Plenty of wildlife to see

Day 7: 16 June – Dún Laoghaire to Bangor, 100nm

I awoke at 4am to the sound of rain. My makeshift cabin had done its job; I was toasty and dry. The wind wasn’t due to shift for a couple of hours and the sea would take time to settle, so I tried going back to sleep.

It was no good; impatience got the better of me. At 5.30am I poked my head out. It was a bit wet but the wind had dropped and shifted to the west. I decided to leave as soon as I’d made ready.

Wrestling with the tarp and getting into my still damp oilies took a while but I was underway just before 7am. The headland I’d had such trouble rounding yesterday was dispatched at 18 knots and, as hoped, the sea flattened off nicely behind it. I was now pushing 22-25 knots. Game on.

The hours rumbled by and just after 1pm, I pulled into Bangor marina. I’d covered 102nm in six hours, including a 20-minute stop to refuel at sea from my jerrycans. I still had another 125nm to go to Oban, including crossing from Northern Ireland to Scotland where the sea can do all kinds of crazy things, but for the moment things were looking good.

A sublime Western Isles approach with Oban in sight

Bangor to Oban, 125nm

Pausing only to refill my fuel tanks, I set off once again and an hour later could see the Mull of Kintyre emerging on the other side of the Irish Sea. Rounding the north-east tip of Northern Ireland, I decided to go slightly back on myself to Ballycastle, partly to top up with fuel but mainly because I liked the name and had never been there before.

By now the tide had turned and was flooding north through the narrow 12nm channel separating Northern Ireland from Scotland. With the Atlantic rolling in from the west, these two fast flowing bodies of water were now trying to squeeze through the narrow gap.

Fortunately, there was no wind so all I had to deal with was a mass of swirling eddies. At times it looked like an enormous jacuzzi with mini whirlpools all over the place and a riot of waves as the currents rushed through at 10 knots or more.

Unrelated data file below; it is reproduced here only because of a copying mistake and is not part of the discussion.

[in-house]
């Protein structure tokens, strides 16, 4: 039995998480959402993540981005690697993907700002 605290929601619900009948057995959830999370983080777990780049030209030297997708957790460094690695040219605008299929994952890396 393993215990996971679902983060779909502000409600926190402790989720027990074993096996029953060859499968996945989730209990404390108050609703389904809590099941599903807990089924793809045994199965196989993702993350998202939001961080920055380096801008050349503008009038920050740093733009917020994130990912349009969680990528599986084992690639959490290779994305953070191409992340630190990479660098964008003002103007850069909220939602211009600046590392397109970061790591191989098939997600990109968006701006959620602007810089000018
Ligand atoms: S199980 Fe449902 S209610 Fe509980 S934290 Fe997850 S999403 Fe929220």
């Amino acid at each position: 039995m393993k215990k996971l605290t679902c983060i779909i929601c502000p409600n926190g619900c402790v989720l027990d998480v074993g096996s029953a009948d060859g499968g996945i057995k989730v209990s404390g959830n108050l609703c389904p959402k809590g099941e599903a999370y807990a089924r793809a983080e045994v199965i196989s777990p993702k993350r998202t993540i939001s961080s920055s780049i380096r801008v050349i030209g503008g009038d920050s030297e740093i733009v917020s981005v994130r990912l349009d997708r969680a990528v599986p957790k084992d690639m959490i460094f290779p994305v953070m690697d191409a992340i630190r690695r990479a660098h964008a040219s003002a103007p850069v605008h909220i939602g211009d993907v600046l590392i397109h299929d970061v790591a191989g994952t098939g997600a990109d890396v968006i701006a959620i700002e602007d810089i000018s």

I skirted round the edge of it and five minutes later, pulled into Ballycastle harbour. It turned out they didn’t sell petrol after all, despite Reeds Marina Guide assuring me they did. Fortunately, I had more than enough fuel to reach Oban and could at least now say I’d been to Ballycastle.

Turning tail, I legged it back towards Islay, running through Rathlin Sound and back into the eddies. Rather than take the most direct passage, where there was a whole world of liveliness, I steamed east-north-east towards Kintyre.

The eddies finally subsided as the two bodies of water began flowing north in unison, the same way I was heading. With a massive tide under me, I was making 28 knots at just 4,000rpm.

Enjoying some pleasant running

An hour and a half after leaving Ballycastle, I was coming up on the most easterly point of Jura, when a whale breached just 50ft feet in front of me. Whoa!

I throttled back to neutral and waited, phone ready. It was a minke, and a big one at that. According to Wikipedia, these beautiful creatures grow to 35ft. This one was at least twice the length of Summer Bouys (18ft) and swam slowly around and under the boat, looking directly at me with its big, soulful eyes.

At one point, its mouth rose up four feet out of the water, so close I could have touched it.

On another pass, it deliberately snorted through its blowhole for attention. At no point did I ever feel threatened, just blessed to share this time with such a graceful, intelligent creature.

A minke whale provided Ian with a magical communion with nature

After 20 minutes of this amazing interaction, I had to break up our budding relationship and get on my way. Time was marching on and I still had 50nm to run.

The next couple of hours were incredible. With the Paps of Jura to port and the mainland to starboard, the scenery was epic. I’ve been coming to the Western Isles for donkey’s years, sailing, diving and riding around on motorbikes.

It sounds a bit twee but I feel at home among the islands, and with the weather and sea still with me as I made my final approach up the Sound of Kerrera towards Oban, all was well with the world.

As Oban marina is actually on the north shore of Kerrera, I headed over to North Pier Pontoons in Oban itself just in time to see Dobbo walking up the quay. I’d travelled 235nm since leaving Dublin that morning, had an amazing day and arrived only 20 minutes after Dobbo’s train. What were the chances of that? I should have gone straight out and bought a lottery ticket. I’d enjoyed the last four days on my own but I was ready to share the rest of the adventure.

Oban’s ready to give up its curry-house secrets

Back on the boat, we cracked open a couple of beers before making our way to the B&B and on to a curry house. By 11.00pm we were tucked up in my first proper bed since leaving Harwich six days ago. Within seconds I was dead to the world, dreaming of whales and whirlpools.

Next month

Ian and Dobbo head north to the Outer Hebrides then around Cape Wrath to John o’ Groats and the Orkney Islands as they attempt to complete a 12-day circumnavigation of the UK in the four days remaining.